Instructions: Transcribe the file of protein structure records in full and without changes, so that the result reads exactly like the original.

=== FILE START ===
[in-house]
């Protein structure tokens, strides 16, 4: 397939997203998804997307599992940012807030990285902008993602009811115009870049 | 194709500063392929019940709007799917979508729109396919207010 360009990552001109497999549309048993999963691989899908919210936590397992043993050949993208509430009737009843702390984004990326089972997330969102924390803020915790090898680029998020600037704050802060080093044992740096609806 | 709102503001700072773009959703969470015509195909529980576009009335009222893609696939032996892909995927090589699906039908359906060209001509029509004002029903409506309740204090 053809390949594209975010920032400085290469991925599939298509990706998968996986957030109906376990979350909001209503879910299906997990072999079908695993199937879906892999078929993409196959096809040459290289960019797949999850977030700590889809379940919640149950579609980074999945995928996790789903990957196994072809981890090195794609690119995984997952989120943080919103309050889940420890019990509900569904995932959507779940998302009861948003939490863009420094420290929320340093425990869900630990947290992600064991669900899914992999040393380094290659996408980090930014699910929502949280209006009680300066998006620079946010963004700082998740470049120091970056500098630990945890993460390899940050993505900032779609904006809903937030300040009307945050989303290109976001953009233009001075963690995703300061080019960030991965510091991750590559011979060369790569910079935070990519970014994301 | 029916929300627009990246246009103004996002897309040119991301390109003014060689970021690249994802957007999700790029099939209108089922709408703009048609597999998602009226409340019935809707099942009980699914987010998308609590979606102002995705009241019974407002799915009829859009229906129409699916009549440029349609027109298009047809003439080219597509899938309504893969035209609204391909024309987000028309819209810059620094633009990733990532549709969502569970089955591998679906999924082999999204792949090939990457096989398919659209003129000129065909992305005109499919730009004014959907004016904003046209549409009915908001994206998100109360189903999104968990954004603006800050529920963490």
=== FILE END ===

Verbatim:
[in-house]
């Protein structure tokens, strides 16, 4: 397939997203998804997307599992940012807030990285902008993602009811115009870049 | 194709500063392929019940709007799917979508729109396919207010 360009990552001109497999549309048993999963691989899908919210936590397992043993050949993208509430009737009843702390984004990326089972997330969102924390803020915790090898680029998020600037704050802060080093044992740096609806 | 709102503001700072773009959703969470015509195909529980576009009335009222893609696939032996892909995927090589699906039908359906060209001509029509004002029903409506309740204090 053809390949594209975010920032400085290469991925599939298509990706998968996986957030109906376990979350909001209503879910299906997990072999079908695993199937879906892999078929993409196959096809040459290289960019797949999850977030700590889809379940919640149950579609980074999945995928996790789903990957196994072809981890090195794609690119995984997952989120943080919103309050889940420890019990509900569904995932959507779940998302009861948003939490863009420094420290929320340093425990869900630990947290992600064991669900899914992999040393380094290659996408980090930014699910929502949280209006009680300066998006620079946010963004700082998740470049120091970056500098630990945890993460390899940050993505900032779609904006809903937030300040009307945050989303290109976001953009233009001075963690995703300061080019960030991965510091991750590559011979060369790569910079935070990519970014994301 | 029916929300627009990246246009103004996002897309040119991301390109003014060689970021690249994802957007999700790029099939209108089922709408703009048609597999998602009226409340019935809707099942009980699914987010998308609590979606102002995705009241019974407002799915009829859009229906129409699916009549440029349609027109298009047809003439080219597509899938309504893969035209609204391909024309987000028309819209810059620094633009990733990532549709969502569970089955591998679906999924082999999204792949090939990457096989398919659209003129000129065909992305005109499919730009004014959907004016904003046209549409009915908001994206998100109360189903999104968990954004603006800050529920963490």